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NASA-Sponsored Telemedicine Experts Aid Pakistan's Earthquake Victims
05.25.06
 
October 2005: An earthquake devastates rural Pakistan. Winter quickly descends on the mountainous region, leaving many victims without shelter in the bitter cold.

In early January, Dr. Azhar Rafiq, a researcher and physician for a NASA Research Partnership Center in Virginia, returns to his homeland to help. He brings with him medical monitoring technology -- known as "telemedicine" -- developed for the space program.

Dr. Azhar Rafiq treats a Pakistani girl injured in an earthquake. Image at right: Dr. Azhar Rafiq of Virginia Commonwealth University’s Medical Informatics and Technology Application Consortium treats a Pakistani girl injured in the earthquake. (Image credit: Virginia Commonwealth University)

Rafiq and his colleague, Dr. Ronald Merrell, spent seven days in Pakistan, the culmination of a months-long distance-learning course they conducted with medical students there. During their trip, they spoke to medical students about telemedicine work and traveled directly into the disaster zone to demonstrate the technology.

The trip proved that the benefits of telemedicine are universal.

For Rafiq, it was a bittersweet return to his homeland. He was anxious to help those in his native country, yet saddened by the devastation. But certain that telemedicine would have helped in the recent earthquake, he knew it was important for him to go.

“With no mechanism for information-gathering or sharing, treatment teams were in a position of responding as patients entered the door,” he said. “Helicopters brought in 20 to 30 patients at a time, with little or no screening. All the area hospitals soon were overflowing. With telemedicine, they could have anticipated the level of injuries en route to the hospital.”

Rafiq and Merrell are researchers at Virginia Commonwealth University’s Medical Informatics and Technology Application Consortium in Richmond. Recognized experts in telemedicine, they were invited by the U.S. State Department and the Department of Defense’s Telemedicine and Advanced Technology Research Center in Fort Detrick, Md., to complete the telemedicine training program.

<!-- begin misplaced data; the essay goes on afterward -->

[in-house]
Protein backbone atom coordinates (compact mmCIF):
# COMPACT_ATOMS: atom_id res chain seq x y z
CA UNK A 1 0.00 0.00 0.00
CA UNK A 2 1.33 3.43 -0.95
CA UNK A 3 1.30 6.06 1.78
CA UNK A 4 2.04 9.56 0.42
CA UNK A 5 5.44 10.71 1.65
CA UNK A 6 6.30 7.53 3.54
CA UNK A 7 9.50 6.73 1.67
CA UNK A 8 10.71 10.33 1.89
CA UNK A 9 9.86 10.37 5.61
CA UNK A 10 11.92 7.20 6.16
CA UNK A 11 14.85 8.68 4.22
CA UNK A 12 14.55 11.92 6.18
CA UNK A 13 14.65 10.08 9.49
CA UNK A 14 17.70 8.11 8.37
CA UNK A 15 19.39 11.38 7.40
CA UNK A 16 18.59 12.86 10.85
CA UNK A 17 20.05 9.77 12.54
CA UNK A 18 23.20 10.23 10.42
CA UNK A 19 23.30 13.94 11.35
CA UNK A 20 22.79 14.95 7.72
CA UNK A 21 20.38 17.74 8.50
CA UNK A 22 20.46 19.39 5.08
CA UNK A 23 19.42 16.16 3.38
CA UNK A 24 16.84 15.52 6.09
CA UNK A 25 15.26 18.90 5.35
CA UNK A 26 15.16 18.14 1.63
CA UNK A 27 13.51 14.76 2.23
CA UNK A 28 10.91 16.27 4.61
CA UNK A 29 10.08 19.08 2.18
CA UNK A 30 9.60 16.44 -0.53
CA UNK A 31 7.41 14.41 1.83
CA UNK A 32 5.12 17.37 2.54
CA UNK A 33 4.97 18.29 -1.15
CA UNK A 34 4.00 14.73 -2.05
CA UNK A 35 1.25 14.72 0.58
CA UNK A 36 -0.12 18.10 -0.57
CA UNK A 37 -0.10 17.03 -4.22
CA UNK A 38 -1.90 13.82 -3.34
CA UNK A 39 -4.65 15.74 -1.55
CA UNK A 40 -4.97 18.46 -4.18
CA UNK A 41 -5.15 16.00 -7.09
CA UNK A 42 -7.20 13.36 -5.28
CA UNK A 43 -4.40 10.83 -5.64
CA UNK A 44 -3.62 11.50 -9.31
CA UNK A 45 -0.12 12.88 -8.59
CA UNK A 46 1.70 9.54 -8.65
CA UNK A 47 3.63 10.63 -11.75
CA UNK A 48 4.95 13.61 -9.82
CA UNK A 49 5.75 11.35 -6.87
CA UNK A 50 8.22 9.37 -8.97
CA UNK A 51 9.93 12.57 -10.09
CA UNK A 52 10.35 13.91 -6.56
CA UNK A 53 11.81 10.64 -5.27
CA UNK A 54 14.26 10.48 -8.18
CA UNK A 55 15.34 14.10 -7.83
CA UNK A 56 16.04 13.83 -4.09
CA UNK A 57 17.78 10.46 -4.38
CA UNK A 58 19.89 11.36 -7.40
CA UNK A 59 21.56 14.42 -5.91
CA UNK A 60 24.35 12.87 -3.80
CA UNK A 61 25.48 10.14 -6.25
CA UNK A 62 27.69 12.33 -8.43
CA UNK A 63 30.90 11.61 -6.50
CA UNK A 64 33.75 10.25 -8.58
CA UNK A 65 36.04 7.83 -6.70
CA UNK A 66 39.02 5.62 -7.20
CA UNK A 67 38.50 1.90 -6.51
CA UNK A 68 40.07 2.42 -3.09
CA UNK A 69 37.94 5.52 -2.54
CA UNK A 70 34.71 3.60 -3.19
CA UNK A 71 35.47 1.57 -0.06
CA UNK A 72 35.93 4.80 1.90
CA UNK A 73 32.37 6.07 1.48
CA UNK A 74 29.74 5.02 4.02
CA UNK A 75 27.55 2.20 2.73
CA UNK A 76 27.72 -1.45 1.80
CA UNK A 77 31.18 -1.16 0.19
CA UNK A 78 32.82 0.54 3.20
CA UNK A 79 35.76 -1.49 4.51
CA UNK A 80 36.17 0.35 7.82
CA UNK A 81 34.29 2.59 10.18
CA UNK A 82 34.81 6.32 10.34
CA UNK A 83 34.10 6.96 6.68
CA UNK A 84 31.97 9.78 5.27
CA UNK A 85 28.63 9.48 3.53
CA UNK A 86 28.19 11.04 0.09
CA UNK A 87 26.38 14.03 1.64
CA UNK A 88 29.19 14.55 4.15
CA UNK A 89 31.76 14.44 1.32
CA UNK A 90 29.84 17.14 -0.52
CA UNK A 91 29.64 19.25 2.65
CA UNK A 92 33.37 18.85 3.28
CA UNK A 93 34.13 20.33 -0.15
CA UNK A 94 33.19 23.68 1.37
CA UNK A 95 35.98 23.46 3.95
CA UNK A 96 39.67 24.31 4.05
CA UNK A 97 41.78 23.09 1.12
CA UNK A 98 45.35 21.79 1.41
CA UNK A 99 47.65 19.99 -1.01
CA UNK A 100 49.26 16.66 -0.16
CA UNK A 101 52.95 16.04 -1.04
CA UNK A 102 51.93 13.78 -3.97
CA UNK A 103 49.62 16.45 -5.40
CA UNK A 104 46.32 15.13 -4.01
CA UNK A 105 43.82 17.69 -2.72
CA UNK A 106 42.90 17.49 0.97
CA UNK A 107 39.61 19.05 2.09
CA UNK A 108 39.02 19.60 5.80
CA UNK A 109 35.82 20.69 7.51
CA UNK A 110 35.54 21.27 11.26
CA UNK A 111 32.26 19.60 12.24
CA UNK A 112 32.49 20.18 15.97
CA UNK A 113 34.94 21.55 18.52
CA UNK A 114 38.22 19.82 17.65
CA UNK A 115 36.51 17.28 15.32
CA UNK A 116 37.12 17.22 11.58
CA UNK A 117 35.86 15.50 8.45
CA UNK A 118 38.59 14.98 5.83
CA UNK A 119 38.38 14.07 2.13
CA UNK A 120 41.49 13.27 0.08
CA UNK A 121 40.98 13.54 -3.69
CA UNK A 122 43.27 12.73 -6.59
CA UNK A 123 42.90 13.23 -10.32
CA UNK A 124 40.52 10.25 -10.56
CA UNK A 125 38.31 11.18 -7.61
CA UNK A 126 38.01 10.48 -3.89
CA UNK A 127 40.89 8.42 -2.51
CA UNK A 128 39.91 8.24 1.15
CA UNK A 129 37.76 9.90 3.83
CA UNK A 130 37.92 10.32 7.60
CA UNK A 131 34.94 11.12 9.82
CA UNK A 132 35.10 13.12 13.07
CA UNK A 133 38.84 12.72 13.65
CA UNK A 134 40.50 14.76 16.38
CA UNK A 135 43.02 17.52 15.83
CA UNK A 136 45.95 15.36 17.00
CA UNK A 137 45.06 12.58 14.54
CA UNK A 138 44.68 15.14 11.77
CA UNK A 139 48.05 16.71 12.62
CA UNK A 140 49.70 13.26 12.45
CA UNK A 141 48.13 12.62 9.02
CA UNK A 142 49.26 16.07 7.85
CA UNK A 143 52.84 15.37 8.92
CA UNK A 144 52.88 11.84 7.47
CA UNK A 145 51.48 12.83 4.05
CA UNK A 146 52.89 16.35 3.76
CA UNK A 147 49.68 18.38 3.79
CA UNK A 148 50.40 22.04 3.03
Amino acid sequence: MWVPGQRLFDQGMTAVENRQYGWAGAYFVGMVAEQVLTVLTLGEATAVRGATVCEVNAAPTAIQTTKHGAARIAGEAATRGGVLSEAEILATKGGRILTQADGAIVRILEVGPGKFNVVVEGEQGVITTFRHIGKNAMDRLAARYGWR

Dr. Azhar Rafiq of Virginia Commonwealth University’s Medical Informatics and Technology Application Consortium during 2005 tests of medical monitoring technology.  (Image credit: Virginia Commonwealth University) Image at right: Dr. Azhar Rafiq tests medical monitoring technology. (Image credit: Virginia Commonwealth University)

Their journey actually began months before with online and videoconference lectures to 30 students at the Rawalpindi Medical College based at the Holy Family Hospital in Rawalpindi, a region hard-hit by the quake. Using the NASA-sponsored technology, they helped diagnose injuries, communicate treatment needs to local health care workers and demonstrate how telemedicine equipment can improve health care.

For the visiting physicians, seeing the transition from research to reality proved gratifying. “All the time in the lab paid off,” said Merrell, director of the medical consortium. “By managing medical information, our systems were designed to help save lives in remote locations of any kind. It was heartening to see the technology put to good use on Earth.”

In space, telemedicine technology assists astronauts with checking, diagnosing and communicating health issues – a critical need when family physicians are a spacecraft-ride away. On Earth, telemedicine offers the promise of treating patients living long distances from hospitals or impacted by massive medical emergencies that overwhelm the health care system.

In Pakistan, doctors faced both types of challenges. Even months after the October 2005 earthquake left 3.5 million homeless, the devastation remained unimaginable, with 80,000 people dead and countless others injured.

The physicians hope to see the technology used not just in emergency situations, but in everyday lives. Rural health-care providers, for example, could use monitoring and videoconferencing technology to consult and submit diagnostic information to experts at regional hospitals. “A doctor from a town two hours away saw the benefit of providing higher quality care without the discomfort and cost of traveling to see a physician,” Rafiq explained, adding that the technology can help diagnose and treat people with conditions ranging from heart disease to diabetes.

Managed by the Space Partnership Development program at NASA’s Marshall Space Flight Center in Huntsville, Ala., the Medical Informatics and Technology Application Consortium designs a wide array of medical-management instruments, from handheld diagnostic tools to medical-monitoring apparel. It is one of 11 research centers managed by NASA’s Space Partnership Development Program.

+ Read Dr. Rafiq's log from Jan. 21
+ Read Dr. Rafiq's log from Jan. 20
+ Read all entries to Dr. Rafiq's log
 
 


Contact:
Steve Roy, Marshall Space Flight Center
256.544.0034